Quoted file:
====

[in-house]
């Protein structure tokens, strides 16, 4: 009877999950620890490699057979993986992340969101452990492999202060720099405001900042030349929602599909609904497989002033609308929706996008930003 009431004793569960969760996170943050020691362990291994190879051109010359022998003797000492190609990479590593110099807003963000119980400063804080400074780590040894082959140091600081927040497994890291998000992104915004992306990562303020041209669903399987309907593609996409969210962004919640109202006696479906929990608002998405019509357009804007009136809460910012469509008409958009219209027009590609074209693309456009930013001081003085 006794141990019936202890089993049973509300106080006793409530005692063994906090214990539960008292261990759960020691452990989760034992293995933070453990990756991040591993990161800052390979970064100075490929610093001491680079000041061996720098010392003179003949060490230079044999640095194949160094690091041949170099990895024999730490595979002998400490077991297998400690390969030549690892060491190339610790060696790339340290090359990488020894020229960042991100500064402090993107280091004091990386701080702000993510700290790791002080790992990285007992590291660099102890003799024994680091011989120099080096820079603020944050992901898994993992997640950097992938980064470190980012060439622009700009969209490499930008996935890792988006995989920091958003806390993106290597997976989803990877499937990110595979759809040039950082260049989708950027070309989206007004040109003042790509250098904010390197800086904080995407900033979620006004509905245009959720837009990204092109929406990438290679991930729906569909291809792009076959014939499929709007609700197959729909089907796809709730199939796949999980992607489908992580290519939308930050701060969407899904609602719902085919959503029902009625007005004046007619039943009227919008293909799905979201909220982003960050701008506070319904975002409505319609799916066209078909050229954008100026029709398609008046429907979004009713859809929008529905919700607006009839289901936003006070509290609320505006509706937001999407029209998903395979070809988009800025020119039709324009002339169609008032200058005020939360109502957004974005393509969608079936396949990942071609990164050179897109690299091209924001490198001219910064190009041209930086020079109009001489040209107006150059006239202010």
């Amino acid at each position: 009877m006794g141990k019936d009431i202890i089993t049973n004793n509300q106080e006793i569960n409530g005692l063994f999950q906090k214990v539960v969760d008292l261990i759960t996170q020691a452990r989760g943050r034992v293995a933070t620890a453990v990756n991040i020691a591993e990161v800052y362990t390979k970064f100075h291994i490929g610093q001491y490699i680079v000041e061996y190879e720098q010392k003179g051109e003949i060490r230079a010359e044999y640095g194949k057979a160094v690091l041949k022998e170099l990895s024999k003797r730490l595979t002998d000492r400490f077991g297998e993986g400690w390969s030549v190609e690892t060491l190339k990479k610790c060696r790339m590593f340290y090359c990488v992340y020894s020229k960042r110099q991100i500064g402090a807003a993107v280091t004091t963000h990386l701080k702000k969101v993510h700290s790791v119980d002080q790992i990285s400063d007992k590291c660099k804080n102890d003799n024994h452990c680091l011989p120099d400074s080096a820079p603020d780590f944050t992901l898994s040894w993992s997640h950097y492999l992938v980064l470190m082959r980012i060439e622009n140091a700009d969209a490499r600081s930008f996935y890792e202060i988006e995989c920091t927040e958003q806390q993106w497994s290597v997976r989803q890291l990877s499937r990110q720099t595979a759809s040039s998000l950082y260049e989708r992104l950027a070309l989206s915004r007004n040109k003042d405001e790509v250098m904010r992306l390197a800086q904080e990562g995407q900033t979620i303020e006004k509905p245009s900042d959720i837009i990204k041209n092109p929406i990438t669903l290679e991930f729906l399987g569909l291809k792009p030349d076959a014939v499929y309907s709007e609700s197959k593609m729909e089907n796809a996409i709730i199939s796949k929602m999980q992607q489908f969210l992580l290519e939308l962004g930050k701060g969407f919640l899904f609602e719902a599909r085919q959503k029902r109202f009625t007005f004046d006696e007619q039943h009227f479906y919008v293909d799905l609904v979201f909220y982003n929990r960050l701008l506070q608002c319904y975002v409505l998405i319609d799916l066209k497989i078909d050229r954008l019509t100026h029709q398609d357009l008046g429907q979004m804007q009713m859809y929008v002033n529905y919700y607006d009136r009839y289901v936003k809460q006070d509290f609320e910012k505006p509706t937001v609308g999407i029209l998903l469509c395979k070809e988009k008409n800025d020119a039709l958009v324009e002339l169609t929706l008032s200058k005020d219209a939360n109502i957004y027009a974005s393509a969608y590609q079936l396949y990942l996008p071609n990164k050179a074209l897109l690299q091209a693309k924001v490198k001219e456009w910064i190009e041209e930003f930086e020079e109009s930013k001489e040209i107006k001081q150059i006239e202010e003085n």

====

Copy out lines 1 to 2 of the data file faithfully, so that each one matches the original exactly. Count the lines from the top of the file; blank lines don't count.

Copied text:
[in-house]
């Protein structure tokens, strides 16, 4: 009877999950620890490699057979993986992340969101452990492999202060720099405001900042030349929602599909609904497989002033609308929706996008930003 009431004793569960969760996170943050020691362990291994190879051109010359022998003797000492190609990479590593110099807003963000119980400063804080400074780590040894082959140091600081927040497994890291998000992104915004992306990562303020041209669903399987309907593609996409969210962004919640109202006696479906929990608002998405019509357009804007009136809460910012469509008409958009219209027009590609074209693309456009930013001081003085 006794141990019936202890089993049973509300106080006793409530005692063994906090214990539960008292261990759960020691452990989760034992293995933070453990990756991040591993990161800052390979970064100075490929610093001491680079000041061996720098010392003179003949060490230079044999640095194949160094690091041949170099990895024999730490595979002998400490077991297998400690390969030549690892060491190339610790060696790339340290090359990488020894020229960042991100500064402090993107280091004091990386701080702000993510700290790791002080790992990285007992590291660099102890003799024994680091011989120099080096820079603020944050992901898994993992997640950097992938980064470190980012060439622009700009969209490499930008996935890792988006995989920091958003806390993106290597997976989803990877499937990110595979759809040039950082260049989708950027070309989206007004040109003042790509250098904010390197800086904080995407900033979620006004509905245009959720837009990204092109929406990438290679991930729906569909291809792009076959014939499929709007609700197959729909089907796809709730199939796949999980992607489908992580290519939308930050701060969407899904609602719902085919959503029902009625007005004046007619039943009227919008293909799905979201909220982003960050701008506070319904975002409505319609799916066209078909050229954008100026029709398609008046429907979004009713859809929008529905919700607006009839289901936003006070509290609320505006509706937001999407029209998903395979070809988009800025020119039709324009002339169609008032200058005020939360109502957004974005393509969608079936396949990942071609990164050179897109690299091209924001490198001219910064190009041209930086020079109009001489040209107006150059006239202010």